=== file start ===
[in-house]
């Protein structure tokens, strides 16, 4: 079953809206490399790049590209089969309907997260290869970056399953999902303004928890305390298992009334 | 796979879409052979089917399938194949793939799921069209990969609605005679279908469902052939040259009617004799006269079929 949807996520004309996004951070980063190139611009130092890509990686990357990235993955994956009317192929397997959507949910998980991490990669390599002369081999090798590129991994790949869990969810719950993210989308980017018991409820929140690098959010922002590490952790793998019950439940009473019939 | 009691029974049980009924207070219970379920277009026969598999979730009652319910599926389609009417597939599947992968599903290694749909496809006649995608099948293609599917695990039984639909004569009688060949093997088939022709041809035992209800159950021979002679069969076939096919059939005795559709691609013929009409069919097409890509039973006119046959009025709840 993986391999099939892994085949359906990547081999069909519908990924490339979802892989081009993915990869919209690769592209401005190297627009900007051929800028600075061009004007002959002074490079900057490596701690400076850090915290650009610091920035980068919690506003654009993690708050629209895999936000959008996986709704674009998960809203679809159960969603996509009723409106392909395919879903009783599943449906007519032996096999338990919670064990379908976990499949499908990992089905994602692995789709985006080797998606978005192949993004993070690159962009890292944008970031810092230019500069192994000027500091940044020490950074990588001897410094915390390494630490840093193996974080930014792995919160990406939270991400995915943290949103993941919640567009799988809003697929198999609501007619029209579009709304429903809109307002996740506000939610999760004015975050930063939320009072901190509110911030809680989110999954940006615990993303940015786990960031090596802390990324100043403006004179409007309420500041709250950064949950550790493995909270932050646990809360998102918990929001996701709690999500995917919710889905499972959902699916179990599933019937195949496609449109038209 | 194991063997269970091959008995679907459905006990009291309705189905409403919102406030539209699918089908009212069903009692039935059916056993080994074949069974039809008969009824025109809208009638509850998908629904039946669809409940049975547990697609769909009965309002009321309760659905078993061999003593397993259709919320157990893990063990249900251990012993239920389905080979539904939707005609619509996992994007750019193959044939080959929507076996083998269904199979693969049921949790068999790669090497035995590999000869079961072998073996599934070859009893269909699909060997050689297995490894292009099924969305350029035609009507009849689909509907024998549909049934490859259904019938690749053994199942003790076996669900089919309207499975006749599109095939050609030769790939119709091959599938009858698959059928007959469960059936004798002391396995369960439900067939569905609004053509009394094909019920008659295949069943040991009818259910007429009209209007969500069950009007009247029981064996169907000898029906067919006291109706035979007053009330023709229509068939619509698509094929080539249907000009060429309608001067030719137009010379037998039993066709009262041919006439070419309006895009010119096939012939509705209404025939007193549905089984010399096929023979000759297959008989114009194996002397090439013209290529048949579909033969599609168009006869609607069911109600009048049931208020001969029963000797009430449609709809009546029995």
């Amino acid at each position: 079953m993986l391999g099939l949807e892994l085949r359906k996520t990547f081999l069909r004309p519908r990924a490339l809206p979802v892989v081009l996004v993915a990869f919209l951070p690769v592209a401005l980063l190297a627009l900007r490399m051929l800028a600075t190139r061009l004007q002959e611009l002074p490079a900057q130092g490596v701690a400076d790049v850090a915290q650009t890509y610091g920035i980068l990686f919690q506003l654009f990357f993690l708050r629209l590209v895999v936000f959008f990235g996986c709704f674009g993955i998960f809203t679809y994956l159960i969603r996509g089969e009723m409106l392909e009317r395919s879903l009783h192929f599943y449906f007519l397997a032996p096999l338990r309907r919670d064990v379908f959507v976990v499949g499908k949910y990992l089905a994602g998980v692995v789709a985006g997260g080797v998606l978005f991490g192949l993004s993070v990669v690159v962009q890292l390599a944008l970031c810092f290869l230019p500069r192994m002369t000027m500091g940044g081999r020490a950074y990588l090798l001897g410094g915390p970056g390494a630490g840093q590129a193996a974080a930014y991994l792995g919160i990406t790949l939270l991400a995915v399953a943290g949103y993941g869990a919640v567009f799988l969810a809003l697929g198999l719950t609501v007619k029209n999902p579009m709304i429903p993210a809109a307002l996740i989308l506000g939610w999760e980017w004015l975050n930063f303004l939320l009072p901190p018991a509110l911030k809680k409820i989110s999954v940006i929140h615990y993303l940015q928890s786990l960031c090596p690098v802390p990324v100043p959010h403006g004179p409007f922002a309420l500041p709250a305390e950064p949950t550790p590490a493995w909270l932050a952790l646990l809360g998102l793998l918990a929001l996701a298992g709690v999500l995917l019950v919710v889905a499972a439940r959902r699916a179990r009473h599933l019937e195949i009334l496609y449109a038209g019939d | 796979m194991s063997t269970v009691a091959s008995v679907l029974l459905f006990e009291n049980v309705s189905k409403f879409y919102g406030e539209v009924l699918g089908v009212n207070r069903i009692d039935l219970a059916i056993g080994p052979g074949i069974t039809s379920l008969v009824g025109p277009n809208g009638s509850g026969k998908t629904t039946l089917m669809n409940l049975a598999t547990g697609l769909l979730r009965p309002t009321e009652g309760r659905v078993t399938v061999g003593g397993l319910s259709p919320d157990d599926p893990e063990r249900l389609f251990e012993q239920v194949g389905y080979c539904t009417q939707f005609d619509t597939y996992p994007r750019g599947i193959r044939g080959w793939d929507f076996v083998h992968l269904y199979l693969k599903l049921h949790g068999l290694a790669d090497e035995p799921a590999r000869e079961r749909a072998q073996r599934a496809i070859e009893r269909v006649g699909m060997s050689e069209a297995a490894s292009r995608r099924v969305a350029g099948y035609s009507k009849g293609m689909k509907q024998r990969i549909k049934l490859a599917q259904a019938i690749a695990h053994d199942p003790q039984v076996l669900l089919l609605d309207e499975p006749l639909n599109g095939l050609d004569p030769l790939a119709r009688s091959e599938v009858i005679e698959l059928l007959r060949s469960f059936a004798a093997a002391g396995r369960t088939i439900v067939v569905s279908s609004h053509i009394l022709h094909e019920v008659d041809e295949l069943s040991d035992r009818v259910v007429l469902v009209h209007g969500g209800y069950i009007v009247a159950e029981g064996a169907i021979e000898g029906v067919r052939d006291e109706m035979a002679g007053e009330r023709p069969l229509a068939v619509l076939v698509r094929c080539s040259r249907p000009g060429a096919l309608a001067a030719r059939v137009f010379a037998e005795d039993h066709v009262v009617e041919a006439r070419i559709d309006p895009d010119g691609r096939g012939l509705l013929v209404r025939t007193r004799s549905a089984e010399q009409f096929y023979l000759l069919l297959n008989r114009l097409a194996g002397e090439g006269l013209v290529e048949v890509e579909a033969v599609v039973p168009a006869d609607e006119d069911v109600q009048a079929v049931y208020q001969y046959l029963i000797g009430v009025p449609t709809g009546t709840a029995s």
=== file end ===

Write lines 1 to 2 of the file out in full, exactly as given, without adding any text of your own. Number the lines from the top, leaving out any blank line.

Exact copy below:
[in-house]
């Protein structure tokens, strides 16, 4: 079953809206490399790049590209089969309907997260290869970056399953999902303004928890305390298992009334 | 796979879409052979089917399938194949793939799921069209990969609605005679279908469902052939040259009617004799006269079929 949807996520004309996004951070980063190139611009130092890509990686990357990235993955994956009317192929397997959507949910998980991490990669390599002369081999090798590129991994790949869990969810719950993210989308980017018991409820929140690098959010922002590490952790793998019950439940009473019939 | 009691029974049980009924207070219970379920277009026969598999979730009652319910599926389609009417597939599947992968599903290694749909496809006649995608099948293609599917695990039984639909004569009688060949093997088939022709041809035992209800159950021979002679069969076939096919059939005795559709691609013929009409069919097409890509039973006119046959009025709840 993986391999099939892994085949359906990547081999069909519908990924490339979802892989081009993915990869919209690769592209401005190297627009900007051929800028600075061009004007002959002074490079900057490596701690400076850090915290650009610091920035980068919690506003654009993690708050629209895999936000959008996986709704674009998960809203679809159960969603996509009723409106392909395919879903009783599943449906007519032996096999338990919670064990379908976990499949499908990992089905994602692995789709985006080797998606978005192949993004993070690159962009890292944008970031810092230019500069192994000027500091940044020490950074990588001897410094915390390494630490840093193996974080930014792995919160990406939270991400995915943290949103993941919640567009799988809003697929198999609501007619029209579009709304429903809109307002996740506000939610999760004015975050930063939320009072901190509110911030809680989110999954940006615990993303940015786990960031090596802390990324100043403006004179409007309420500041709250950064949950550790493995909270932050646990809360998102918990929001996701709690999500995917919710889905499972959902699916179990599933019937195949496609449109038209 | 194991063997269970091959008995679907459905006990009291309705189905409403919102406030539209699918089908009212069903009692039935059916056993080994074949069974039809008969009824025109809208009638509850998908629904039946669809409940049975547990697609769909009965309002009321309760659905078993061999003593397993259709919320157990893990063990249900251990012993239920389905080979539904939707005609619509996992994007750019193959044939080959929507076996083998269904199979693969049921949790068999790669090497035995590999000869079961072998073996599934070859009893269909699909060997050689297995490894292009099924969305350029035609009507009849689909509907024998549909049934490859259904019938690749053994199942003790076996669900089919309207499975006749599109095939050609030769790939119709091959599938009858698959059928007959469960059936004798002391396995369960439900067939569905609004053509009394094909019920008659295949069943040991009818259910007429009209209007969500069950009007009247029981064996169907000898029906067919006291109706035979007053009330023709229509068939619509698509094929080539249907000009060429309608001067030719137009010379037998039993066709009262041919006439070419309006895009010119096939012939509705209404025939007193549905089984010399096929023979000759297959008989114009194996002397090439013209290529048949579909033969599609168009006869609607069911109600009048049931208020001969029963000797009430449609709809009546029995």